While I could have shown the video in class, probably, I decided just to hit the main points myself, keeping it really high level:
I explained that 33% of the Bible is poetry. So how do we read it?
Biblical poetry doesn’t use rhyme to mark something as poetry, but rather couplets set parallel to each other.
The first line of each couplet makes a basic statement.
The second line either completes, deepens, or contrasts the first line. (This is really general, but hey, rule of threes.) I drew these points on the board.
Let’s see an example of this. Jacob uses chapter 6 to comment on Isaiah 49:22-23. But that’s actually part of a larger poem, Isaiah 49:14-23. Let’s take a look at it.
At this point, I passed around this as a handout, which showed the larger passage in poetic form. I also made a couple of notes regarding the “setup” of the poem.
I took a minute to observe that, unlike the KVJ or our own Book of Mormon, this translation shows the couplets. It helps to see the couplets when you read poetry, and you should try to do that whenever possible!
We spent a couple of minutes reading through the couplets, and I asked them each time what they thought the second line was doing. Verse 14? Deepening. The first half of verse 15? Deepening. The second half? Contrasting. Verse 14? Deepening or completing. It was fun, and they really got into it.
Isaiah’s Two Halves
At this point, I had them break into groups and read the poem again, looking for the answer to these two questions: what is the poem about? And why would Nephi and Jacob have taught this to their people? What message did it have for them? After a fruitful discussion, I asked them what it might mean for us. We had a great time.
One of the things that came up in the discussion was that the Isaiah passages Jacob was quoting to his people were basically hopeful. And this makes sense, if we know something about the book of Isaiah! I only spent a couple of minutes making this point, but it proved helpful for several people in our group:
Isaiah has two halves!
I drew a picture of a book, and wrote “Isaiah 1-39 / Judgement” on the left side, and “Isaiah 40-66 / Hope and Comfort” on the right side. I take this basic idea from the Bible Project, commentaries, and BYU’s Joseph Spencer, who said this:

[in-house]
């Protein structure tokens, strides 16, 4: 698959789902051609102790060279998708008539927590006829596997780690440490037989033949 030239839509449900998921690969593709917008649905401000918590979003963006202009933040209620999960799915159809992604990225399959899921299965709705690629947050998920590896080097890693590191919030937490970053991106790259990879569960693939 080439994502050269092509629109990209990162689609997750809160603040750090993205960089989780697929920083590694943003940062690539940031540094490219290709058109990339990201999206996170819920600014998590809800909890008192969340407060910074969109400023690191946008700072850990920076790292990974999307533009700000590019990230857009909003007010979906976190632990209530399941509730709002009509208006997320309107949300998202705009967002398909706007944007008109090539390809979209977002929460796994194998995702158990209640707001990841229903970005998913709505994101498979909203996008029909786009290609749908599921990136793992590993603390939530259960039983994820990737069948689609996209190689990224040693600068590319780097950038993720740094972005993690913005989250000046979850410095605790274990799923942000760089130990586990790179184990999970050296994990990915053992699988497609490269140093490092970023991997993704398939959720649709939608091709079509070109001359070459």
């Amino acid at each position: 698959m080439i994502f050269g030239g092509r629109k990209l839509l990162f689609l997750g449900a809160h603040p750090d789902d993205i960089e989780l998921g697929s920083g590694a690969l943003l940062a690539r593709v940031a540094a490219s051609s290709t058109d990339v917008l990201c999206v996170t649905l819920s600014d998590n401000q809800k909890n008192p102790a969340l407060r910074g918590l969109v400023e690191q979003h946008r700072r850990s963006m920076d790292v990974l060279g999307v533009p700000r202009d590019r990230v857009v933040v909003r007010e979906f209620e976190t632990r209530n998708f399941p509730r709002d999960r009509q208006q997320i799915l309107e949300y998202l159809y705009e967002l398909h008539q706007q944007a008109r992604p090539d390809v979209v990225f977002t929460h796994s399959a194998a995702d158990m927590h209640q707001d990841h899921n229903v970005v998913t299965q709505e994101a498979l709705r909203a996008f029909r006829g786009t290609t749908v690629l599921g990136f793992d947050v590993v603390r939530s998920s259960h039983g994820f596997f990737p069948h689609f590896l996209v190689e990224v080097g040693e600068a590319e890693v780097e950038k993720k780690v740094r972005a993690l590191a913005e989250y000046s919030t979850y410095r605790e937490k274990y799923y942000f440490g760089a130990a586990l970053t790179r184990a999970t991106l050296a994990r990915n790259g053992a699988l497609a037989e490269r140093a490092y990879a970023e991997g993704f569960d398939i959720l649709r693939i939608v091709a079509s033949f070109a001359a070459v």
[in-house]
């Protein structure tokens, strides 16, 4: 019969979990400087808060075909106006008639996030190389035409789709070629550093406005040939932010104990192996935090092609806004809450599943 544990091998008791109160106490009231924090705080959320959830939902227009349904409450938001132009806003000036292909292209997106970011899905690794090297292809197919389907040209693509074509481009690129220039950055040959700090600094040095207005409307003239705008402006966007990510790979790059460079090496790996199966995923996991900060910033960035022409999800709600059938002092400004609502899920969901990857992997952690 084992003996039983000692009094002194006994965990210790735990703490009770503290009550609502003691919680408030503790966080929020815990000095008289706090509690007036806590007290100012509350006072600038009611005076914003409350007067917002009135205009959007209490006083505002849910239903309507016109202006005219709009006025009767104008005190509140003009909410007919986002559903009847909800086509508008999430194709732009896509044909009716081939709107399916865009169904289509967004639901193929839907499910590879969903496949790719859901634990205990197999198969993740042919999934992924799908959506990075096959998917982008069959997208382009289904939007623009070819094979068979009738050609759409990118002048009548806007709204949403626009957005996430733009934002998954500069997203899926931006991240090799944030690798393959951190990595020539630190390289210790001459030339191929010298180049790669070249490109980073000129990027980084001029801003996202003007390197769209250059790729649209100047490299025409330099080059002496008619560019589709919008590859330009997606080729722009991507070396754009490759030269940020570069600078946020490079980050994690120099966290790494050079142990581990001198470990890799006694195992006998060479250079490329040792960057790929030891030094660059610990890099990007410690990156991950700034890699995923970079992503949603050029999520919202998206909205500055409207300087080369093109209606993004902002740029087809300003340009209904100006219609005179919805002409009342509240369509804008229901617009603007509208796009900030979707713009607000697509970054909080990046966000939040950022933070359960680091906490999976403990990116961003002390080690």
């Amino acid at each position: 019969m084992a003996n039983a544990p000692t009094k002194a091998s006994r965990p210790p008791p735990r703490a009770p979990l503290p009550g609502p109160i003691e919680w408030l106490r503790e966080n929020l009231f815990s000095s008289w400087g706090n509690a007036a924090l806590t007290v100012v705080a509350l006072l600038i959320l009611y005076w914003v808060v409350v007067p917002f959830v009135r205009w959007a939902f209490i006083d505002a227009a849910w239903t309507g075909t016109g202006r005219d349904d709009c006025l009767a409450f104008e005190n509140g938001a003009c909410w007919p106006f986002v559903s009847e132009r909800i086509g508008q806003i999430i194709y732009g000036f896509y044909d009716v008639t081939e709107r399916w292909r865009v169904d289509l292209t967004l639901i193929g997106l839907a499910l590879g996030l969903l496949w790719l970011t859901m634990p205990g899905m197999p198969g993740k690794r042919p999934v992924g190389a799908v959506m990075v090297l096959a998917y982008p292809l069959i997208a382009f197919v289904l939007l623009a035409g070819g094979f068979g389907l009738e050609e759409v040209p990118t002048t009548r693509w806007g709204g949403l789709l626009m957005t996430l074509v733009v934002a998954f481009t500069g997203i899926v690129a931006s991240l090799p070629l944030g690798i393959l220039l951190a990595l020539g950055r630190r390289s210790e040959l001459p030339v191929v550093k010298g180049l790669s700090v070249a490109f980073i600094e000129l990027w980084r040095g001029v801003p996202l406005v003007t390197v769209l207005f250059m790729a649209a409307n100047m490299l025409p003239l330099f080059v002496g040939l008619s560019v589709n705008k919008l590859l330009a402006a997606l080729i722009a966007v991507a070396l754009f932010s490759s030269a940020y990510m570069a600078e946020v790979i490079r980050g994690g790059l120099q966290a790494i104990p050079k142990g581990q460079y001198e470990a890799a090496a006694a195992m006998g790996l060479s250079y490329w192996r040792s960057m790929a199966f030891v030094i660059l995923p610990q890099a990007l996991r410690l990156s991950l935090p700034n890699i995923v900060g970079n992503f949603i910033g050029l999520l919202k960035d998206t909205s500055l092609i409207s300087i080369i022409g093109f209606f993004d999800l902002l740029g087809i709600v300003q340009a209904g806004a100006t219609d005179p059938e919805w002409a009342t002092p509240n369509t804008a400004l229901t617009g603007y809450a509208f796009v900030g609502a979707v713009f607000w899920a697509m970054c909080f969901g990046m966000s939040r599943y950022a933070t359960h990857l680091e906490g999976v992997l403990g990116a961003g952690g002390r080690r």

The simplest or most obvious literary feature of the Book of Isaiah is the fact that it comes in two halves… whether we divide the book between chapters 33 and 34 or between chapters 39 and 40, what’s important for our purposes is the fact that the two halves are literarily and theologically different. The first half of the book is taken up primarily with the theme of judgment (both of covenant peoples and of Gentile nations), while the second half of the book is taken up primarily with the theme of restoration (of the covenant people thanks in part to the assistance of the Gentile nations). Other major prophetic books are similarly organized, with prophecies of peace and restoration coming after prophecies of destruction and judgment…
I explained that (generally speaking) it’s helpful to ask which “side” of Isaiah the passage is from. If Jacob or Nephi (or Jesus or Abinadi) is quoting from the first half, like most of next week’s readings, it’s from the “judgement” section. If it’s from the second half, it’s from the “hope” section.
I asked them which “side” today’s reading is from–the “hope” side!–and which “side” next week’s reading is from. And then, with that very brief note about Isaiah’s larger structure, we moved on.
Making Isaiah Approachable
After this, we launched in 2 Nephi 9-10, which is, I think, where most lessons on 2 Nephi 6-10 spend their time. (It’s certainly where the manual focuses us.) But I wanted to make sure we spent some time on the Isaiah chapters–learning how to read the poetry and making Isaiah’s own book a little more approachable. This handout I gave people a link to also helped to point people toward some of the YouTube videos and directions.
I’m always trying to learn how to make Isaiah more inviting. These are little “hooks” that have helped me into a very daunting but powerful testament, a testament that bears witness of God’s covenant love for His people–anciently, and today. I hope it helps!
If you have any other ideas or things that work for you and your class, let me know.
I’m Bryan. I’m a human, Christian, and Latter-day Saint (Mormon). I’m trying to figure out how to better follow Jesus, and this blog is where I write about it. I’m interested in worship, community, intellectual life, scripture, and technology. I love reading, parks, and reading in parks. I live in New York City, and work as a software designer.
Occasionally, I write a long-form post that pulls together a lot of my thinking. The one so far also happens to be a favorite post of mine: